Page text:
EPI: For certain, we (the aftermarket) all have found that the factory calibrations have gotten much better, but performance gains still remain by dialing in clutching to perform better under specific conditions. Of course there will always be a trade-off of performance in one area in order to enhance another. At EPI we focus our development on improving the low-mid range performance of a machine, or more specifically, the holeshot, acceleration and backshift. These are typically the areas that most riders look for increases in.

MSPN: So it sounds like aftermarket clutching improvements are not for everyone. Who would you recommend clutching improvements to?

EPI: There really isn’t anyone who is performance minded who wouldn’t benefit from a clutch kit. Of course everyone will ask for a better holeshot, faster acceleration, crisp backshift and more top-end speed while still handling nicely on slow trail rides. Obviously you can’t have it all – there will always be a trade off in some area for increased performance. The bottom line is that on most sleds there is always some room for improvement.

TEAM: One customer who we often see benefiting from clutching improvements are those who modify their snowmobiles. Clutches are great dynos and they indicate a true representation of how much power the machine makes. Sometimes riders complain that clutching improvement didn’t help them. However, more often than not the problem is the snowmobile does not make the power they think it does. If you can’t pull the clutching, you are not making the power.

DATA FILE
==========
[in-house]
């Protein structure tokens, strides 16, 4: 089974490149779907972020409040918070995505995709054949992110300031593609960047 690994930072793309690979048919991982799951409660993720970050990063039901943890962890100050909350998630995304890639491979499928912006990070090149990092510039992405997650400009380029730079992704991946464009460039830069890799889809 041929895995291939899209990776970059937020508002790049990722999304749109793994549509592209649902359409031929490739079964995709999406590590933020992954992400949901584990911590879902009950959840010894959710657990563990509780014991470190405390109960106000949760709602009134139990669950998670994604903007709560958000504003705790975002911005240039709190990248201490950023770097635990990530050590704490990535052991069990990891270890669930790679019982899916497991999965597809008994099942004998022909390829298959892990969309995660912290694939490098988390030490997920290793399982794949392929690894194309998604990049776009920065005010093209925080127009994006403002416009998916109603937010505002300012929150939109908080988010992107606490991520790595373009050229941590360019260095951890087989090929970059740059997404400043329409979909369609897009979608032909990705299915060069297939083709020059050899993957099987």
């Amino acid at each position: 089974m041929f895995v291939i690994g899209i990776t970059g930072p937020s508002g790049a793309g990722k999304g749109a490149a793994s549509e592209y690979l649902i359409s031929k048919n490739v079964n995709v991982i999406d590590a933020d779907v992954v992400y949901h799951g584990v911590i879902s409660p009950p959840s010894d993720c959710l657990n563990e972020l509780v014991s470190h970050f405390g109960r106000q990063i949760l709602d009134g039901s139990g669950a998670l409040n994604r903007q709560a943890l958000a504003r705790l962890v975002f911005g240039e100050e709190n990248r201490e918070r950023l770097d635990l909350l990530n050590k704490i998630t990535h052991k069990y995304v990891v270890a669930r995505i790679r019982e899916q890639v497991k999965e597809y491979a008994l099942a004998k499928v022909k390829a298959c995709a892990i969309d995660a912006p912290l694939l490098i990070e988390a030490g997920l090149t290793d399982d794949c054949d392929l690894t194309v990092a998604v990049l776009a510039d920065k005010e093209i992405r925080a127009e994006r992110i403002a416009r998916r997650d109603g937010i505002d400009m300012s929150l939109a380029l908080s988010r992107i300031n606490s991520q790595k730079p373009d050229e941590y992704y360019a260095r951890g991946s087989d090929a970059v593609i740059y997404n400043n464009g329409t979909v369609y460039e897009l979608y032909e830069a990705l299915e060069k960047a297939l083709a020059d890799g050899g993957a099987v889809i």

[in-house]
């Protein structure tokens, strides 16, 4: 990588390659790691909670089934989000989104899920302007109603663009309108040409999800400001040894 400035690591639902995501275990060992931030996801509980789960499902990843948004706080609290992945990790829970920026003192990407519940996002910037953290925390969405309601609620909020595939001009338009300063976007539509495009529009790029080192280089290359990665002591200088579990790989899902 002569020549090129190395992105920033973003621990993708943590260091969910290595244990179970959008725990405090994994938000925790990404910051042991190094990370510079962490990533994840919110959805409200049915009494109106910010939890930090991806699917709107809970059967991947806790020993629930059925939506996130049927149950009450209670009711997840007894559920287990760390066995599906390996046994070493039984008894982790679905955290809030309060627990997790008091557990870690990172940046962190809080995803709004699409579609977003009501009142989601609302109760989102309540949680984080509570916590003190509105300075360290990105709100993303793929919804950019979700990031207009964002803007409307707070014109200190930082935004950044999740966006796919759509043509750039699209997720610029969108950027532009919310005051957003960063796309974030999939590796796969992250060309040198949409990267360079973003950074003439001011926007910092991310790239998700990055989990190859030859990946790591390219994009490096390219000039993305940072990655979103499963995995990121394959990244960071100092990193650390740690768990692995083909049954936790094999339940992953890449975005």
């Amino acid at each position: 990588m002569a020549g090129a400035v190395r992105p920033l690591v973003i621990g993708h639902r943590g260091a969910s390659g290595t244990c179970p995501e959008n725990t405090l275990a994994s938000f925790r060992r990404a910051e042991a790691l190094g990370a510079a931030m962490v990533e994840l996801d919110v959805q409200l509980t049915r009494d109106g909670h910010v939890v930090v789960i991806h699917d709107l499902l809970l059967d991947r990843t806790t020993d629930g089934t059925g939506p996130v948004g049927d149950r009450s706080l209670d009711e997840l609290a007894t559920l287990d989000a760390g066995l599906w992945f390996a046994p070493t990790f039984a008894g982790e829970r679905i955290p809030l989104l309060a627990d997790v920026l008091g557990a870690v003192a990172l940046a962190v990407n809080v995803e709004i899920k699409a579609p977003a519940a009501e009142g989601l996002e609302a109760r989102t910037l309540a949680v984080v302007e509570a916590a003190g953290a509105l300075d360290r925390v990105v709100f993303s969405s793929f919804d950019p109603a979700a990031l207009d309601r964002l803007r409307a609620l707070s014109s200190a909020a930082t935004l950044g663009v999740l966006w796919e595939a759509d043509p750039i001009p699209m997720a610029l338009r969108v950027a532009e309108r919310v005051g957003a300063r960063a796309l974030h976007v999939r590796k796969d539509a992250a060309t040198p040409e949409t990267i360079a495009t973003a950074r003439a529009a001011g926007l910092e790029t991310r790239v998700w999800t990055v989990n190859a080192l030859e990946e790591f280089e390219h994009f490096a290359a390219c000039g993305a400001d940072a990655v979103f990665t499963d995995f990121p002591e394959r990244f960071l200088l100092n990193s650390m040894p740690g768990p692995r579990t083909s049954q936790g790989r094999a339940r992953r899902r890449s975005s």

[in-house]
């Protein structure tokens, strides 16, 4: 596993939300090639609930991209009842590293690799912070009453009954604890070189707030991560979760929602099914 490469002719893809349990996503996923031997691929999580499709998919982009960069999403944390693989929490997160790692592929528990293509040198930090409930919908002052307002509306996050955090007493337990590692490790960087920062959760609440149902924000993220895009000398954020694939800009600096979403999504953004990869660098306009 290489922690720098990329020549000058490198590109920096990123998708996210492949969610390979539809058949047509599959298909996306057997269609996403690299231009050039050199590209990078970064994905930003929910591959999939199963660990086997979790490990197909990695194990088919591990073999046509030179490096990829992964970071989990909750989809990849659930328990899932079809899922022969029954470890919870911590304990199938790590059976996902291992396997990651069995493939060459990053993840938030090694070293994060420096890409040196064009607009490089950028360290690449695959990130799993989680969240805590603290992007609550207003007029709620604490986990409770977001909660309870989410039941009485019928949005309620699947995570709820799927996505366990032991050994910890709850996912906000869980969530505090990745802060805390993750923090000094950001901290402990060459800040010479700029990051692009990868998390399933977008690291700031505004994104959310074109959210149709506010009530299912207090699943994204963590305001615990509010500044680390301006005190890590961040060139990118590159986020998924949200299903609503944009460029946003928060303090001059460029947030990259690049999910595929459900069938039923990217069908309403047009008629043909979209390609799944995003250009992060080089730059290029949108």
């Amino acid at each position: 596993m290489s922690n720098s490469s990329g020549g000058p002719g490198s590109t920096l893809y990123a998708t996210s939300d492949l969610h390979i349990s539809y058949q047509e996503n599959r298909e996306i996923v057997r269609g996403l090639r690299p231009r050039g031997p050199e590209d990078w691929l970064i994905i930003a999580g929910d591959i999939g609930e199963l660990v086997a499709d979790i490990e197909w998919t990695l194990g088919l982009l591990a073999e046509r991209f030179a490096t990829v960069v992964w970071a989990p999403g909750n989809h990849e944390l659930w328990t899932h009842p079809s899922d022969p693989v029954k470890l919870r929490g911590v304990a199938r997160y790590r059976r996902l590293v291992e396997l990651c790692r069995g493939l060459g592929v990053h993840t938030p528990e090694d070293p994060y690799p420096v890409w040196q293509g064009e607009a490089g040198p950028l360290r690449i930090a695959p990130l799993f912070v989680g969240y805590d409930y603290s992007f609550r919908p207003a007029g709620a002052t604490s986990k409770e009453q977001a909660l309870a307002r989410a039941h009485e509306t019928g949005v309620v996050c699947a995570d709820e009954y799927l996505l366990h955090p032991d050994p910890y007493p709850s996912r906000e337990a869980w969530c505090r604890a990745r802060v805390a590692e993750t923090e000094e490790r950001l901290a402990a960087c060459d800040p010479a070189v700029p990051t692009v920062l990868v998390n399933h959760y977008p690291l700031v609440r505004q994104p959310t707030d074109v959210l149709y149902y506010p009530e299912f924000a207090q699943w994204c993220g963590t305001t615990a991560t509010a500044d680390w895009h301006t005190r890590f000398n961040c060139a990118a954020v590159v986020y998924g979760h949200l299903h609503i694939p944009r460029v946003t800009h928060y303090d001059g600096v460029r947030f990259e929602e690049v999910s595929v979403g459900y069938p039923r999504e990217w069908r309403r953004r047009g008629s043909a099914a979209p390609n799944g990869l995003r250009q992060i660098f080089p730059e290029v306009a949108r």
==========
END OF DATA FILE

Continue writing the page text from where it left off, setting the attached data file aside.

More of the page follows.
Speedwerx: If you’re an aggressive rider and like to stay ahead of your riding buddies, it can give you the advantage you need. On the other hand, if aggressive is not your style and your thumb doesn’t hit the handlebar often, a clutch kit would probably be a waste of money.

MSPN: Improving performance remains at the forefront when it comes to clutching and the aftermarket, but have you investigated clutching attributes for other benefits such as fuel economy?

TEAM: Absolutely! As with any system, if you increase the efficiency, you not only obtain better performance during wide-open-throttle conditions, but you will see less fuel consumption during regular riding. One of the projects we are doing this winter is to evaluate the fuel economy improvements on a Ski-Doo E-TEC 600 by changing to our Tied Secondary Clutch.

EPI: For the most part we find that enthusiasts who are willing to spend money on aftermarket products looking for performance gains are willing to sacrifice fuel economy for performance. But you need to keep in mind there are other “economies” to be gained from a clutch kit such as longer belt life due to reduced belt slip and heat.